An entirely different perspective was adopted by John Danaher, PhD from the University in Galway, Ireland. In his opinion, man’s limitations, such as irrationality, prejudice or excessive self confidence, hinder development of artificial intelligence controlled by humans. AI systems are more likely to operate more efficiently if we allow them to stay autonomous and if we content ourselves with illusory control.

Without thorough understanding of how machines around us work, we will deceive ourselves that we are somehow able to explain those mechanisms. But in reality, we will be similar to pigeons used in the experiment of behaviorist B. F. Skinner which, after getting used to specific rules of feeding and then being confronted with a change of such rules to completely random ones, took absurd actions (e.g. flapping their wings or dancing), which, in a way, ritualized the behavior in that incomprehensible situation.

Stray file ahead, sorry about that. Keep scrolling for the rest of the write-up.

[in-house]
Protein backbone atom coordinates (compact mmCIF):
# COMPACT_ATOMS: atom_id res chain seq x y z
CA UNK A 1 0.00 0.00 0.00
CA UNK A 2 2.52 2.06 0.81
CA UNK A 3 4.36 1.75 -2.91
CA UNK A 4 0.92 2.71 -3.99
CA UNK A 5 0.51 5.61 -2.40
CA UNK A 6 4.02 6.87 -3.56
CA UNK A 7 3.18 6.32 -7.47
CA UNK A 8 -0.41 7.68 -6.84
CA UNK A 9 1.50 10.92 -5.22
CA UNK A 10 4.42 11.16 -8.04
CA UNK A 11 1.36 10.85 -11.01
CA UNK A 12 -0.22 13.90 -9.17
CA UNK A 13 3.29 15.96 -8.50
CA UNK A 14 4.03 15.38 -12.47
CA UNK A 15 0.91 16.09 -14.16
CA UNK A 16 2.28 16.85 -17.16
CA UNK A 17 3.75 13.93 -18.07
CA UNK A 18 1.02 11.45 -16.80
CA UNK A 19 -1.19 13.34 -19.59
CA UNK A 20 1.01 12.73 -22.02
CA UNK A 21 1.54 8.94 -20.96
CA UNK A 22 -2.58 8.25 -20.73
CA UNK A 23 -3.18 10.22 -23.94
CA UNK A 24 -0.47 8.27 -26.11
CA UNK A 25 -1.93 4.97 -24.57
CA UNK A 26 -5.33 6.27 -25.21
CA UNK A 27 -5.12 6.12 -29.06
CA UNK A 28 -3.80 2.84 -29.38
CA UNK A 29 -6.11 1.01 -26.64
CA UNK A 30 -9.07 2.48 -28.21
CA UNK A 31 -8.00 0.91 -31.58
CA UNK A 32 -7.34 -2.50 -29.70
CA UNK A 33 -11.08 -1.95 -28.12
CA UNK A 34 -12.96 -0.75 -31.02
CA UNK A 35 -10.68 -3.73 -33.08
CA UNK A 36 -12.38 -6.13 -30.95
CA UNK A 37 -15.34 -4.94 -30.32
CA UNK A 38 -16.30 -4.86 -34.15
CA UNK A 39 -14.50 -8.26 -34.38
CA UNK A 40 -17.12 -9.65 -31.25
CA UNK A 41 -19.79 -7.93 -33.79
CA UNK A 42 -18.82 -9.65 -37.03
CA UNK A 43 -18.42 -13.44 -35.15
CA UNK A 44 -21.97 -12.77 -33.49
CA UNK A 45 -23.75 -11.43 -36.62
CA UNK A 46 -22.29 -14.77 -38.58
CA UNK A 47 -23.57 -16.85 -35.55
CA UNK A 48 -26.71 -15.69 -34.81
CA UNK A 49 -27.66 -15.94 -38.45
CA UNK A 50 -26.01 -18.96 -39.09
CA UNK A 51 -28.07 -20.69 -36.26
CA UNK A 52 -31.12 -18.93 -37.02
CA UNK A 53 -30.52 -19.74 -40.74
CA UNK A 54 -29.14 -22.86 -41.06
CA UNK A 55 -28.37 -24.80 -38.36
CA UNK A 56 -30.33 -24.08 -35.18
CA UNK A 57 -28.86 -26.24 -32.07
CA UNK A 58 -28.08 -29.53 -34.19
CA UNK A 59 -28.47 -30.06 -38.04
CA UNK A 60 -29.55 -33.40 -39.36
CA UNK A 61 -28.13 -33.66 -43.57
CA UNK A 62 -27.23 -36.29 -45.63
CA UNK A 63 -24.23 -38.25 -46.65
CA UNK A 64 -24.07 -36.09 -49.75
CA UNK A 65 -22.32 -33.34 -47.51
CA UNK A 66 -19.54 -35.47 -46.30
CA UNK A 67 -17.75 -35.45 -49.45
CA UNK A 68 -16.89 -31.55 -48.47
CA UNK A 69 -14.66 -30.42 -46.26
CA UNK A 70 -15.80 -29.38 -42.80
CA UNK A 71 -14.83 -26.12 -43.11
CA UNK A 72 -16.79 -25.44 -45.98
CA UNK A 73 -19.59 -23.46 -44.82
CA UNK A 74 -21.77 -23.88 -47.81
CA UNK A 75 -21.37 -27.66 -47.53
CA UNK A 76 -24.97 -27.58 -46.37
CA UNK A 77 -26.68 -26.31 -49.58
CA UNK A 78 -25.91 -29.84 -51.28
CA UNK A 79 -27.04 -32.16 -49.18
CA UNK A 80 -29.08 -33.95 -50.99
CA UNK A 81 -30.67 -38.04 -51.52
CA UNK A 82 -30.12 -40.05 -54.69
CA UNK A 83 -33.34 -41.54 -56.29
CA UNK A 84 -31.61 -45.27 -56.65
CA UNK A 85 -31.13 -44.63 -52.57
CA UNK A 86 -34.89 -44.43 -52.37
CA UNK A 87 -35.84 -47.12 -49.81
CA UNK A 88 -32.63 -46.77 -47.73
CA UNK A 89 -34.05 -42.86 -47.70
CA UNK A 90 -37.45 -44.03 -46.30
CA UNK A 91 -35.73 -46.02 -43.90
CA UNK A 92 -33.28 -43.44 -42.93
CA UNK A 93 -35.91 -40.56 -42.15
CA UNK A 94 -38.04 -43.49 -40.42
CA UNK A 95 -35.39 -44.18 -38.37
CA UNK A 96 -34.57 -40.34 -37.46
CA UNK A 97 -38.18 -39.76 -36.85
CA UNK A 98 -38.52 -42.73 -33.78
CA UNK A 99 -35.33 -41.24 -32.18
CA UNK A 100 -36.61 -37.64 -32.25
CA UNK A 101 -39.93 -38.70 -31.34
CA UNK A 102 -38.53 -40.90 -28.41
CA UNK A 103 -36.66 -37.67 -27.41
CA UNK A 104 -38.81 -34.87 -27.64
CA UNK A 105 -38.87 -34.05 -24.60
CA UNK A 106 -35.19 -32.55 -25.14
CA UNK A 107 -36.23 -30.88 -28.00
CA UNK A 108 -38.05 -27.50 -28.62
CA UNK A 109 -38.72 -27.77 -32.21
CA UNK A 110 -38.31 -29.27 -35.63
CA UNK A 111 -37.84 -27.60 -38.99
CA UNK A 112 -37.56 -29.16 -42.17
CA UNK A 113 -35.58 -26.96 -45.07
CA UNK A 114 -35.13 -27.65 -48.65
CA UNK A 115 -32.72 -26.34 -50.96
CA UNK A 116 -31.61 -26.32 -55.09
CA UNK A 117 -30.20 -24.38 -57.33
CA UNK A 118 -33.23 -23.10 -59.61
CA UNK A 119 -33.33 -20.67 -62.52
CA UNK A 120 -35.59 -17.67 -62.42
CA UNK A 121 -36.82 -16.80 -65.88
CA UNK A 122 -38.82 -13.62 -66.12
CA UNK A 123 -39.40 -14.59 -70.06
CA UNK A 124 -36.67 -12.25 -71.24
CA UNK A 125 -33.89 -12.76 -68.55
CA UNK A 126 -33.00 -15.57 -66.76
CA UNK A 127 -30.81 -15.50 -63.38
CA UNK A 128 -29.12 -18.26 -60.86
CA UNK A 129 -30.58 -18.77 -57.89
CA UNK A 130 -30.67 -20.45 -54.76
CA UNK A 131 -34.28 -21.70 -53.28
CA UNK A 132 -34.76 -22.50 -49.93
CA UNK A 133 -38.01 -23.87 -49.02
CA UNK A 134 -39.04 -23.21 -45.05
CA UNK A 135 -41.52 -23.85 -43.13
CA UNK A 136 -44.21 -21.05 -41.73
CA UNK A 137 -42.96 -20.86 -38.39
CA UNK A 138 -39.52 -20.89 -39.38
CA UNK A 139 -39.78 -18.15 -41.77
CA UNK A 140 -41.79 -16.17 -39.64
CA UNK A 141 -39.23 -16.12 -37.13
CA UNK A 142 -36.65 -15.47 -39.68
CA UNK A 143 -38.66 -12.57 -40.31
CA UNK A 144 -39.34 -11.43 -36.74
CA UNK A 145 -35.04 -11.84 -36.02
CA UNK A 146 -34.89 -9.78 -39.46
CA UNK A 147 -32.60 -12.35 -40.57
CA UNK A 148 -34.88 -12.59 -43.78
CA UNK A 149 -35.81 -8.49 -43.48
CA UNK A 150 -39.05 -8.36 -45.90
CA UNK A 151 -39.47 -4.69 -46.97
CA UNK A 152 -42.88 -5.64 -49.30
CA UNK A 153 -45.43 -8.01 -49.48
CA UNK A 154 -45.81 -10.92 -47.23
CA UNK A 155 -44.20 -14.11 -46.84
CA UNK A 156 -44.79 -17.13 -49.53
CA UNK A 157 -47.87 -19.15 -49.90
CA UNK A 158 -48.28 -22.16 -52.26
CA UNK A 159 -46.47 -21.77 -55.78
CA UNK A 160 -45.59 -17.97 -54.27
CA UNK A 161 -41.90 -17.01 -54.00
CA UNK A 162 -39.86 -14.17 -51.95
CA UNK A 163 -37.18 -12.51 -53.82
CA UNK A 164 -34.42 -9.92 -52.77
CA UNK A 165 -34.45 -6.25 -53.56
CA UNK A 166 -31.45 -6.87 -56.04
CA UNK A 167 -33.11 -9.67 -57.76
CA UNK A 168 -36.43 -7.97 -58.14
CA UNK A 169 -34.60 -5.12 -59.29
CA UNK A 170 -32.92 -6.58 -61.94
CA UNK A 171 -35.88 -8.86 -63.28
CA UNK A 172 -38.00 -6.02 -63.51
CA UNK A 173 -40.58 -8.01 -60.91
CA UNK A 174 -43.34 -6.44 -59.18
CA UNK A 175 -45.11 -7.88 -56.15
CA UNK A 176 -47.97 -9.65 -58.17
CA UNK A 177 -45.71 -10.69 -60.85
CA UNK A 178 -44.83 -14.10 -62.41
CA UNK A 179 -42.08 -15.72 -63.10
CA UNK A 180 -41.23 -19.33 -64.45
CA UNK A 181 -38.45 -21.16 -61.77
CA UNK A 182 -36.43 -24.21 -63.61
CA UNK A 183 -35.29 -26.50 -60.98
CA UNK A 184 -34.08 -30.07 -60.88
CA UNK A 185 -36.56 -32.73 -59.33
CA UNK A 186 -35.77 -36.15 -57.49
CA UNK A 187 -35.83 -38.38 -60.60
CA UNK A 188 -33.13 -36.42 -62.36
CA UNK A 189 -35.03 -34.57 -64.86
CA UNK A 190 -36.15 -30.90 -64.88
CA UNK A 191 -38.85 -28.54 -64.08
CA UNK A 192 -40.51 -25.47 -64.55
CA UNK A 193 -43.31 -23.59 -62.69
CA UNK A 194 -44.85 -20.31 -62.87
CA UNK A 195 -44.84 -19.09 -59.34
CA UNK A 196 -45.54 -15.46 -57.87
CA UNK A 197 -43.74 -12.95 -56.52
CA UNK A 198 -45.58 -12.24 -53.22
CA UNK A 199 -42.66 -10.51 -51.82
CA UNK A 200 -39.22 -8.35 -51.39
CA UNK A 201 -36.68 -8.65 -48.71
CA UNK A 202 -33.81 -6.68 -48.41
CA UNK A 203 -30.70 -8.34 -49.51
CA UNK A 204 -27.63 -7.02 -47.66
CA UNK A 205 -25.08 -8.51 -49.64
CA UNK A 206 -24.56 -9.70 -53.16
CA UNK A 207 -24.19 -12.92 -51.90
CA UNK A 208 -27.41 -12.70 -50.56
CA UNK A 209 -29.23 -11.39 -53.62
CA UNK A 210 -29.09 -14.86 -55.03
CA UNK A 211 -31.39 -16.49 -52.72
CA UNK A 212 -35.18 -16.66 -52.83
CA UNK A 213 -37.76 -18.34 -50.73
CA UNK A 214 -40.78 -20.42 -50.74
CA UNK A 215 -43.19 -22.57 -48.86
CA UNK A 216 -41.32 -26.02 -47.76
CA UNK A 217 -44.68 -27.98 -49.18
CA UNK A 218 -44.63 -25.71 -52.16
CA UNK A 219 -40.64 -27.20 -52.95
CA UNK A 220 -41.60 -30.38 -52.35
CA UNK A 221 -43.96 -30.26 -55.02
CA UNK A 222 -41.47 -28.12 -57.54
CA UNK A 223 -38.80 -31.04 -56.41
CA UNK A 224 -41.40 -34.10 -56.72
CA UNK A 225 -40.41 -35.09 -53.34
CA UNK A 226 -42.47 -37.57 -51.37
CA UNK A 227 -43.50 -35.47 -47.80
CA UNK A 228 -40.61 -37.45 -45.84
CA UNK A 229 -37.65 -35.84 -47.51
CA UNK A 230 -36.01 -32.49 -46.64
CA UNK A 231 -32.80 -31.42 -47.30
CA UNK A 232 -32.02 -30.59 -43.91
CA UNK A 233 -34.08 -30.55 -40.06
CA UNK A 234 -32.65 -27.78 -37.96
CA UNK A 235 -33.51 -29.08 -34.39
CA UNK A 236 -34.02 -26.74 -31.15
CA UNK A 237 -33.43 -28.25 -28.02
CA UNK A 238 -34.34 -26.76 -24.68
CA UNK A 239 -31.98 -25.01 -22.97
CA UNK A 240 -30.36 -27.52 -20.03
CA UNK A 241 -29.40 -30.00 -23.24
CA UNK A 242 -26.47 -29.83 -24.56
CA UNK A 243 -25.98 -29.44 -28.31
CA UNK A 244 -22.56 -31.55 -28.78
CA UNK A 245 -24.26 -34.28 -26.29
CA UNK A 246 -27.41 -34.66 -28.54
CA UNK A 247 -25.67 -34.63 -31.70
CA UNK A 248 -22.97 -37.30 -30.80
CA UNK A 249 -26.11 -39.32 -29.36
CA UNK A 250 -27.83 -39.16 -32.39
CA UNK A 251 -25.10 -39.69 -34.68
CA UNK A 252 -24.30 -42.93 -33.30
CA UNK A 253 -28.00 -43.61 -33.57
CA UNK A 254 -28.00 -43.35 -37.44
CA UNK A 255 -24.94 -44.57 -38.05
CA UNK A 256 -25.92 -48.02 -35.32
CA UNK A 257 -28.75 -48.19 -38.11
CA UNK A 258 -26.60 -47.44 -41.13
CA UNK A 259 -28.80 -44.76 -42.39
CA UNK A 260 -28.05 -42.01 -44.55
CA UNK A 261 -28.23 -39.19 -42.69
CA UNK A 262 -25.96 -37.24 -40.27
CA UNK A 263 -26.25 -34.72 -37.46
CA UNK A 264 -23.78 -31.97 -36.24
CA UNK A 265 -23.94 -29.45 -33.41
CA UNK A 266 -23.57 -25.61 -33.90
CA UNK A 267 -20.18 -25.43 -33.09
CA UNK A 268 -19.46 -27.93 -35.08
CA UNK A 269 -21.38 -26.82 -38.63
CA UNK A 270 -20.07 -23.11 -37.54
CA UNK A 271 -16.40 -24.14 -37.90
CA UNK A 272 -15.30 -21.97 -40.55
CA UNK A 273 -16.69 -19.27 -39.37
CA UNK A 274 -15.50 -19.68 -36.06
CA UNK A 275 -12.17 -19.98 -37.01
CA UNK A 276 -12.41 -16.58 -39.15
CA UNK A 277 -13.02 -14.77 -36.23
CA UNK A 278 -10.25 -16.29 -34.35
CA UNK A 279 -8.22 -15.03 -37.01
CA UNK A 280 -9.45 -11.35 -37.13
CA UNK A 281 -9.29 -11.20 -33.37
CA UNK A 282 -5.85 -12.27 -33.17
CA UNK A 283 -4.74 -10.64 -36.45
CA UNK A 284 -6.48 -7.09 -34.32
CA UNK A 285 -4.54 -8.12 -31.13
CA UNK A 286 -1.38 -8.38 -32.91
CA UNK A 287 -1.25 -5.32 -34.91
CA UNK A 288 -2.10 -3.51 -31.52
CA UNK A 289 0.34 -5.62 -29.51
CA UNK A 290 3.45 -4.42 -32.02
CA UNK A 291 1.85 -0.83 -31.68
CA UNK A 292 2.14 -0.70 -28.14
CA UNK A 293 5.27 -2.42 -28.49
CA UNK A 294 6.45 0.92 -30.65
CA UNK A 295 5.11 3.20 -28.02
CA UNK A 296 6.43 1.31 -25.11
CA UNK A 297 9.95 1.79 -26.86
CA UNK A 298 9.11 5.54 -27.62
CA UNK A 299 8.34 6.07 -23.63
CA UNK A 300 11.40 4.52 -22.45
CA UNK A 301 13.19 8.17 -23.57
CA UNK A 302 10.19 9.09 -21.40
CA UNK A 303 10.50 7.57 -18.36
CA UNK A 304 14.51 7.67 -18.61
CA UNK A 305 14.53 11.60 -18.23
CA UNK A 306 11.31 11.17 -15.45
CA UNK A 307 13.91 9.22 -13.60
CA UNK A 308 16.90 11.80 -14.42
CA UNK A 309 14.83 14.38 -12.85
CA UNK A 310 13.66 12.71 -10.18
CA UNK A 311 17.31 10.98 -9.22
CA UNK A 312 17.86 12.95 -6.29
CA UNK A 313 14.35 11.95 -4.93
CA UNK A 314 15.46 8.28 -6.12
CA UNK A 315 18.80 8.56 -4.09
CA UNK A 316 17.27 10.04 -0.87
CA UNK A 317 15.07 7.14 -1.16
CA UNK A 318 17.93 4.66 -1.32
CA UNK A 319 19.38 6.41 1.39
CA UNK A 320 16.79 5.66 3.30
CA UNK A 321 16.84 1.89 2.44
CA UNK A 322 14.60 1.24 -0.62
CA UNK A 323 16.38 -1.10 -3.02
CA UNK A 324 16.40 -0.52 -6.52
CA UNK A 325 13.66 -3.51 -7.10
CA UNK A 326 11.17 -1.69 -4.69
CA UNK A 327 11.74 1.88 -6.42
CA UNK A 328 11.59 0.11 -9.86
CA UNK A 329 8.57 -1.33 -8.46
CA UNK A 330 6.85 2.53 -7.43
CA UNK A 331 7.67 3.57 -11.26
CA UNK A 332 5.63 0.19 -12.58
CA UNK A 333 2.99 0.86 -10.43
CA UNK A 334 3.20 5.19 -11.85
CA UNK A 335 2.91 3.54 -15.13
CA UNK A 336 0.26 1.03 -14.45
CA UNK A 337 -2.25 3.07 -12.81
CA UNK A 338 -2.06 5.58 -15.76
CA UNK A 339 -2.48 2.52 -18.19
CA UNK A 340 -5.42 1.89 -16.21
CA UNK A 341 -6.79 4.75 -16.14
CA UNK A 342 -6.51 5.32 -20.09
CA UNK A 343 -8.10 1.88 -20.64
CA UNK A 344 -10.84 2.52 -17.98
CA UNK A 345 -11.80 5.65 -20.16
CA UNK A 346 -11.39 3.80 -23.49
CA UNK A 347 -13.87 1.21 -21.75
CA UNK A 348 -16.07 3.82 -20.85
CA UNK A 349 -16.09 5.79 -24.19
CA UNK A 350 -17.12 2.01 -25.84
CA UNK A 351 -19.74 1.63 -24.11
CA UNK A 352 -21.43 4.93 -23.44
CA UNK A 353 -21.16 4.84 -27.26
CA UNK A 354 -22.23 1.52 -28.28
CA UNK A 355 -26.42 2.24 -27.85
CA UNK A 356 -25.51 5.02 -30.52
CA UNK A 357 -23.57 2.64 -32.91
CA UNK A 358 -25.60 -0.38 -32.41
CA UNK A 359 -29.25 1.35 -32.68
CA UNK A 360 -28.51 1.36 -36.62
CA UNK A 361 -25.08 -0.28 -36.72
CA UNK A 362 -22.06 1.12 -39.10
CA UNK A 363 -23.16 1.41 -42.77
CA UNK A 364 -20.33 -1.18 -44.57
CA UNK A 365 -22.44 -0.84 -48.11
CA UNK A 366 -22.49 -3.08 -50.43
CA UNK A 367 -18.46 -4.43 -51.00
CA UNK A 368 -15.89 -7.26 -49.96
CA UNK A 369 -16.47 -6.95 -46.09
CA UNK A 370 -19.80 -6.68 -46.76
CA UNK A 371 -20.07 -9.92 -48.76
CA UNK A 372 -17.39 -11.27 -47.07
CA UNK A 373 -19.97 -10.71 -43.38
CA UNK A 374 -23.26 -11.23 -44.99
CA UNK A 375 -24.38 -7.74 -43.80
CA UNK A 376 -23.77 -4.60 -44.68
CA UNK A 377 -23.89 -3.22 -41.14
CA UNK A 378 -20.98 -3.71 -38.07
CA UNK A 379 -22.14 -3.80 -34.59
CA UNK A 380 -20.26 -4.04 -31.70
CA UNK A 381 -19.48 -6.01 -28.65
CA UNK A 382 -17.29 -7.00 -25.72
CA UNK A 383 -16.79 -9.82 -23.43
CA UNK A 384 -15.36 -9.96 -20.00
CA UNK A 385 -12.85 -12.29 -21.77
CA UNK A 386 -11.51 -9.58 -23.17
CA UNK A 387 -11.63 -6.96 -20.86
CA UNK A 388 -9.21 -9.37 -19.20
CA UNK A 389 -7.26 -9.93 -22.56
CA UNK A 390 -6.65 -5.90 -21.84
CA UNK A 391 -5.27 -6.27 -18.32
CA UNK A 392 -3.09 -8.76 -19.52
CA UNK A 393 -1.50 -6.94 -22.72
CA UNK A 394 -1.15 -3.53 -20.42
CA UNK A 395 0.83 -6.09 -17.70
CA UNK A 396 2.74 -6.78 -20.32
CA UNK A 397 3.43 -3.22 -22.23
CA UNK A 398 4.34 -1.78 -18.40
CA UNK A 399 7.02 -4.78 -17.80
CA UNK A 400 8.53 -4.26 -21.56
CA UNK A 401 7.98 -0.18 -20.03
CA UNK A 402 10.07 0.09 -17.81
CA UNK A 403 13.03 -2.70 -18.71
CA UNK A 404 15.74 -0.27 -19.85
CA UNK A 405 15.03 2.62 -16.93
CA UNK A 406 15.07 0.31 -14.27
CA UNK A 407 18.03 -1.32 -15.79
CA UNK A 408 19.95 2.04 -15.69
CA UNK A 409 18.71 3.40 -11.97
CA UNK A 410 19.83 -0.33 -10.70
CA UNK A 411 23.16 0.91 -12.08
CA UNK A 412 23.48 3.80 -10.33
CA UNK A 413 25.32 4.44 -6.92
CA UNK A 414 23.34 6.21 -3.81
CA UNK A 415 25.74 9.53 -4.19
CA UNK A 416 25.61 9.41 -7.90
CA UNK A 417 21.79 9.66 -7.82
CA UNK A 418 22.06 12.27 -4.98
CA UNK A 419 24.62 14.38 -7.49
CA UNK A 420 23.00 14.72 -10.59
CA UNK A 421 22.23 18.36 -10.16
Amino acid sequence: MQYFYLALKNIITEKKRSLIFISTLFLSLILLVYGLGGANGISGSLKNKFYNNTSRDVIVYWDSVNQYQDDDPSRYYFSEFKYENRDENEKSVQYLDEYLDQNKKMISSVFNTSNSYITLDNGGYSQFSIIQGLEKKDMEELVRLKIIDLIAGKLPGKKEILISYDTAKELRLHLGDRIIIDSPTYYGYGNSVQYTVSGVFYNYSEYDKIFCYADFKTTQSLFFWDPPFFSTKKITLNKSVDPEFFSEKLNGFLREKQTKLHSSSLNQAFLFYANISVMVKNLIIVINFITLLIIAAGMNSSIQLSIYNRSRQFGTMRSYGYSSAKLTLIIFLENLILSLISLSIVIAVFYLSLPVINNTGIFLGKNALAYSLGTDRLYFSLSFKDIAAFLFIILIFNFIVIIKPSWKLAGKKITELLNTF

Danaher predicts that people’s reactions to cooperation with unclear AI will be similar. He claims that today it is not so much about AI hidden in black boxes as about us isolated in our small worlds and surrounded by omnipresent AI. Is it not true that, asking about creditworthiness evaluated by a machine, neither bank employees nor customers know what actually happens in the AI system? Do Facebook employees really know how the recommendation mechanism works in their social network?

Without thorough understanding of how machines around us work, we will deceive ourselves that we are somehow able to explain those mechanisms – says John Danaher